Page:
With the number of dead wolves at more than 250 and climbing, the state is now setting its sights on grizzly bears.
The Alaska Department of Fish and Game on Friday began issuing permits for hunters to use bait to kill grizzly bears near Tok as the state expands its controversial predator control program to put more moose and caribou meat in the freezers of Alaska hunters.
It marks the first time the state has allowed hunters to bait grizzly bears and the first time the state has targeted grizzly bears instead of wolves in its predator control efforts.
"It's something different," Fish and Game spokeswoman Cathie Harms acknowledged.
Unlike the state's aerial wolf control program, in which pilots and their shooters must submit resumes and be approved by Fish and Game before getting a permit, the only requirement for a grizzly bear permit is that hunters must be Alaska residents. State wildlife officials aren't sure what kind of demand there will be for permits.
State officials are expecting plenty of controversy, given the national debate Alaska's wolf control efforts have generated.
"Any time there's a predator control program, it comes along with a big helping of controversy," Harms said.
An estimated 135 grizzly bears inhabit the portion of Game Management Unit 20E where the program is being conducted and the state has established a quota of up to 81 bears for the first year. Cubs and sows accompanied by cubs may not be taken under the permit. Permits will be good from April 1 to June 30 or until the quota is reached.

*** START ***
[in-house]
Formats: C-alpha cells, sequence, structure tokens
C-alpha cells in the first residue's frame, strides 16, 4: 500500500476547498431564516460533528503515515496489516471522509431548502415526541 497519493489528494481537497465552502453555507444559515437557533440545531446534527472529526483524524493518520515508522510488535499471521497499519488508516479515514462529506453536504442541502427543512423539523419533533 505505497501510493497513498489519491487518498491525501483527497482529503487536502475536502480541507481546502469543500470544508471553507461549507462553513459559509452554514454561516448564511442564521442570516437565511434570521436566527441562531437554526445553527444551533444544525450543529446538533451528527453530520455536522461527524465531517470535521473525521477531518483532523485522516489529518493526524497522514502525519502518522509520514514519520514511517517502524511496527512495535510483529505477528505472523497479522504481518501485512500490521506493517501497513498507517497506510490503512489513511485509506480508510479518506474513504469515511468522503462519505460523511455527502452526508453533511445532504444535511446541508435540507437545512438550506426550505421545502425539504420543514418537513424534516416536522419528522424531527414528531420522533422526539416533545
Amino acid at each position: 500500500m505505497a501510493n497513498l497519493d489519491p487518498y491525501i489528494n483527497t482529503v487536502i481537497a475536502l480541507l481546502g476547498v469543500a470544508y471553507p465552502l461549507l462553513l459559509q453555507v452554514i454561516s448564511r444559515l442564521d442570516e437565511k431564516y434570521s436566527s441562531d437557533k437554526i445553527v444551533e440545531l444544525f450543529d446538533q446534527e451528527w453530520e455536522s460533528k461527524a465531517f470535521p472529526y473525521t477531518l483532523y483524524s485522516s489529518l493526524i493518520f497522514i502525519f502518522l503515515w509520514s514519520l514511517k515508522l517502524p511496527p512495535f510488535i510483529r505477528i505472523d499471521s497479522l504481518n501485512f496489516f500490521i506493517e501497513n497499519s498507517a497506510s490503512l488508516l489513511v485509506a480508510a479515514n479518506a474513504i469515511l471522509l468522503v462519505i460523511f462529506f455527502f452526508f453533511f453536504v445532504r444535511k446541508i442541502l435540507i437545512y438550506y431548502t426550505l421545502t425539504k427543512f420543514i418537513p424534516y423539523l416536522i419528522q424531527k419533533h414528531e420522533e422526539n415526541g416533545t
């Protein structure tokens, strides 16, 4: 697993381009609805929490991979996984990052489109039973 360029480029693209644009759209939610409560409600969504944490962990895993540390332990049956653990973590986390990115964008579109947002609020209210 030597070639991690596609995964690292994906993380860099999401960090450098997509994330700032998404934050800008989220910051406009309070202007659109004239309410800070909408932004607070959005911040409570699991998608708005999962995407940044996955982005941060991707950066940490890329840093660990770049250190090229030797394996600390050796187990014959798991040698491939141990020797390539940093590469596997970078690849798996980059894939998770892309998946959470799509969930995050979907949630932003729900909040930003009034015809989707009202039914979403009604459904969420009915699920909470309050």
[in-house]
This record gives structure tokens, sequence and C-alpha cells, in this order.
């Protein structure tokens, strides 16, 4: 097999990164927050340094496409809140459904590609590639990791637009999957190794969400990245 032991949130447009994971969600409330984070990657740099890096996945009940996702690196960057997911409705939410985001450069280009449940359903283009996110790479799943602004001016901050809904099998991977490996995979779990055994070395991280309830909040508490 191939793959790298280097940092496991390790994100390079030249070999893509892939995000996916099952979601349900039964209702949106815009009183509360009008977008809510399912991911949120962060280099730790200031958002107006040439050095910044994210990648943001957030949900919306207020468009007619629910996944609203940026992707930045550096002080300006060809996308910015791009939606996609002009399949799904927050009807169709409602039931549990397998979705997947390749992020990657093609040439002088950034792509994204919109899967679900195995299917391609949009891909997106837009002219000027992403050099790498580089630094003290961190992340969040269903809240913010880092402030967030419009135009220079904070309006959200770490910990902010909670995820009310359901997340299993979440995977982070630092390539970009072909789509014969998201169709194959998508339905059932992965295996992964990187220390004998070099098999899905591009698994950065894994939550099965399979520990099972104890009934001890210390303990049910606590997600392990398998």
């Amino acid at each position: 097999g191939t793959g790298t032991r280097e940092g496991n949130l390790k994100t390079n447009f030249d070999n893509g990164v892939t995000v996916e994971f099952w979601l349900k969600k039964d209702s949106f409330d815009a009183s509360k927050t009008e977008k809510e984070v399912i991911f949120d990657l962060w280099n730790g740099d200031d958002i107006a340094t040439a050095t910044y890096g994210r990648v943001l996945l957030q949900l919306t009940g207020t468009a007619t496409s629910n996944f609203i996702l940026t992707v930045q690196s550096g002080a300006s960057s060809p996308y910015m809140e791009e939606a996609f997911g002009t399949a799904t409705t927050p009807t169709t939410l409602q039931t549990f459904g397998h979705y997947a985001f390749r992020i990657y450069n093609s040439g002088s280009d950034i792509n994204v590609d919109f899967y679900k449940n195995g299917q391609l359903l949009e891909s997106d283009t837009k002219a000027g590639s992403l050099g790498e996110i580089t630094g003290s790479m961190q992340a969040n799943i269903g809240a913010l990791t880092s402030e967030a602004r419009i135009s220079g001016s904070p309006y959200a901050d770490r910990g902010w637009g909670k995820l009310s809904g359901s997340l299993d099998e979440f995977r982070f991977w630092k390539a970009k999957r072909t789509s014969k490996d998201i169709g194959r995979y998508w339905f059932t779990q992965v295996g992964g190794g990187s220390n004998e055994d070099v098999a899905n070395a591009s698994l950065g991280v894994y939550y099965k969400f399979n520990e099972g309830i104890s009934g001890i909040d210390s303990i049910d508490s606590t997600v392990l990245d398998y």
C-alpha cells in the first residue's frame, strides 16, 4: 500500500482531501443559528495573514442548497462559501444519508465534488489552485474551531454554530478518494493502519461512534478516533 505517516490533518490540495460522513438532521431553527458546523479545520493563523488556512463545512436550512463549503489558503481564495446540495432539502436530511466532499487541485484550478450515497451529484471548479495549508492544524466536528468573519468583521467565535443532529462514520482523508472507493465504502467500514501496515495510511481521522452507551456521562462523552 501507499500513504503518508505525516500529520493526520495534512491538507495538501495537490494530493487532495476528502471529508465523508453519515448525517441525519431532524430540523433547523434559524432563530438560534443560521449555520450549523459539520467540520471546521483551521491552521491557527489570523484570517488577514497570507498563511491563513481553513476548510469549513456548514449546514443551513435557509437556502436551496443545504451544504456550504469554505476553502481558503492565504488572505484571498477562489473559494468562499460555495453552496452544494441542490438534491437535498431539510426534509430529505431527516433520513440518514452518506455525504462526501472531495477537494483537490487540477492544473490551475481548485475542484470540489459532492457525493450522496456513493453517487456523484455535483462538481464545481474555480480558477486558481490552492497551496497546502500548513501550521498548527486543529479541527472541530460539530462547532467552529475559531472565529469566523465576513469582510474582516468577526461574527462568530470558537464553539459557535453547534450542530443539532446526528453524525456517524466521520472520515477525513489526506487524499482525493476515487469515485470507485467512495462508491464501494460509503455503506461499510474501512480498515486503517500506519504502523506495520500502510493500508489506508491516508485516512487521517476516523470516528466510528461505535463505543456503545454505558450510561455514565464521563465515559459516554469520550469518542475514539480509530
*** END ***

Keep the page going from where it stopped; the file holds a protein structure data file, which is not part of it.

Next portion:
The average harvest in all of 20E area for the past 15 years has been 14 grizzlies a season, despite regulations that allow hunters to take one bear a year. In an effort to increase that harvest, the Game Board last year changed regulations in the unit to allow hunters to take two bears a year. It's still too early to tell what kind of effect that change had, Harms said.
She was quick to point out the program is not an extension of the hunting season, even though permit holders will be able to keep the hide and skulls of any grizzlies they shoot but they do not have to salvage the meat.
If bait is used, sites must be registered with Fish and Game in Tok before bait is placed in the field and bait stations must be identified with signs. Bait cannot be used within a quarter-mile of public roads or trails, within a half-mile of garbage dumps or within one mile of houses, campgrounds or dwellings.
The grizzly bear control program is designed to help a shrinking moose population in the area by reducing the number of moose calves killed by grizzlies.
"If we can help more moose survive the first year, the moose population may be able to increase and provide more harvest for people," said state wildlife biologist Jeff Gross in Tok.
But critics said the grizzly bear program lacks the same kind of biology that is missing in the wolf control program, now in its second year. Biologists don't have a good idea what kind of impact bears or wolves are having on moose.
"We're opposed to it for the same reason we're opposed to aerial gunning," said Karen Deatherage, Alaska director for Friends of Wildlife. "They don't have sound science to justify these programs."
Baiting grizzly bears, which is illegal under general hunting regulations, is especially alarming, considering Fish and Game has opposed baiting brown bears for several years, she said.
The state is already conducting wolf control in the same area hunters will be taking grizzlies, though the bear control area is smaller (2,681 square miles) than the wolf control area (6,588 square miles).
As of Monday, aerial hunters with permits had killed 254 wolves in the five areas designated for wolf control.
News-Miner staff writer Tim Mowry can be reached at firstname.lastname@example.org or 459-7587.